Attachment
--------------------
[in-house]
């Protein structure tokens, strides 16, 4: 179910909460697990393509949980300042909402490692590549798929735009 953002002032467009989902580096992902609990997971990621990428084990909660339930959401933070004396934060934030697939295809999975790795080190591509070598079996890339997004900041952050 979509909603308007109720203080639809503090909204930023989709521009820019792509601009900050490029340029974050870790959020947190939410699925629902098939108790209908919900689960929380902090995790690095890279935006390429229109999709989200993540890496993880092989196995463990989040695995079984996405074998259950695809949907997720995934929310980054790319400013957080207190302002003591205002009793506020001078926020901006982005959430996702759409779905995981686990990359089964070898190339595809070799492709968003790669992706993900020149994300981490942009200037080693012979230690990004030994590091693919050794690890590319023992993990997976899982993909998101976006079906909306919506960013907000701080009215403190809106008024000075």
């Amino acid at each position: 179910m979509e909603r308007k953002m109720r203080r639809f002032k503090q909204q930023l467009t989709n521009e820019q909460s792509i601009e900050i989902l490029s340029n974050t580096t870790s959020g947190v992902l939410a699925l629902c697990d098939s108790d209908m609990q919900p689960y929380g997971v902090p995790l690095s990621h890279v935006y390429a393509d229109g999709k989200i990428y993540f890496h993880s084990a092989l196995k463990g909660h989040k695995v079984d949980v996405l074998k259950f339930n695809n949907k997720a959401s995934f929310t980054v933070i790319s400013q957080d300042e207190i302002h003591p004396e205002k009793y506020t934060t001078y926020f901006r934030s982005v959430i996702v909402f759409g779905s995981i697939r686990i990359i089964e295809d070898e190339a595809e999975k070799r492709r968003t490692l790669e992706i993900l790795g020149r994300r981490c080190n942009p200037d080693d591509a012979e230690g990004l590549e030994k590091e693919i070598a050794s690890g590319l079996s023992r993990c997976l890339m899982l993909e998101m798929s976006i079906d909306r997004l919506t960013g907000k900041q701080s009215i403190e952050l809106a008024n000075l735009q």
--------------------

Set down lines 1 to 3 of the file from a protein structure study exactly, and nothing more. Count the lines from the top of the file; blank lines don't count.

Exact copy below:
[in-house]
């Protein structure tokens, strides 16, 4: 179910909460697990393509949980300042909402490692590549798929735009 953002002032467009989902580096992902609990997971990621990428084990909660339930959401933070004396934060934030697939295809999975790795080190591509070598079996890339997004900041952050 979509909603308007109720203080639809503090909204930023989709521009820019792509601009900050490029340029974050870790959020947190939410699925629902098939108790209908919900689960929380902090995790690095890279935006390429229109999709989200993540890496993880092989196995463990989040695995079984996405074998259950695809949907997720995934929310980054790319400013957080207190302002003591205002009793506020001078926020901006982005959430996702759409779905995981686990990359089964070898190339595809070799492709968003790669992706993900020149994300981490942009200037080693012979230690990004030994590091693919050794690890590319023992993990997976899982993909998101976006079906909306919506960013907000701080009215403190809106008024000075």
């Amino acid at each position: 179910m979509e909603r308007k953002m109720r203080r639809f002032k503090q909204q930023l467009t989709n521009e820019q909460s792509i601009e900050i989902l490029s340029n974050t580096t870790s959020g947190v992902l939410a699925l629902c697990d098939s108790d209908m609990q919900p689960y929380g997971v902090p995790l690095s990621h890279v935006y390429a393509d229109g999709k989200i990428y993540f890496h993880s084990a092989l196995k463990g909660h989040k695995v079984d949980v996405l074998k259950f339930n695809n949907k997720a959401s995934f929310t980054v933070i790319s400013q957080d300042e207190i302002h003591p004396e205002k009793y506020t934060t001078y926020f901006r934030s982005v959430i996702v909402f759409g779905s995981i697939r686990i990359i089964e295809d070898e190339a595809e999975k070799r492709r968003t490692l790669e992706i993900l790795g020149r994300r981490c080190n942009p200037d080693d591509a012979e230690g990004l590549e030994k590091e693919i070598a050794s690890g590319l079996s023992r993990c997976l890339m899982l993909e998101m798929s976006i079906d909306r997004l919506t960013g907000k900041q701080s009215i403190e952050l809106a008024n000075l735009q």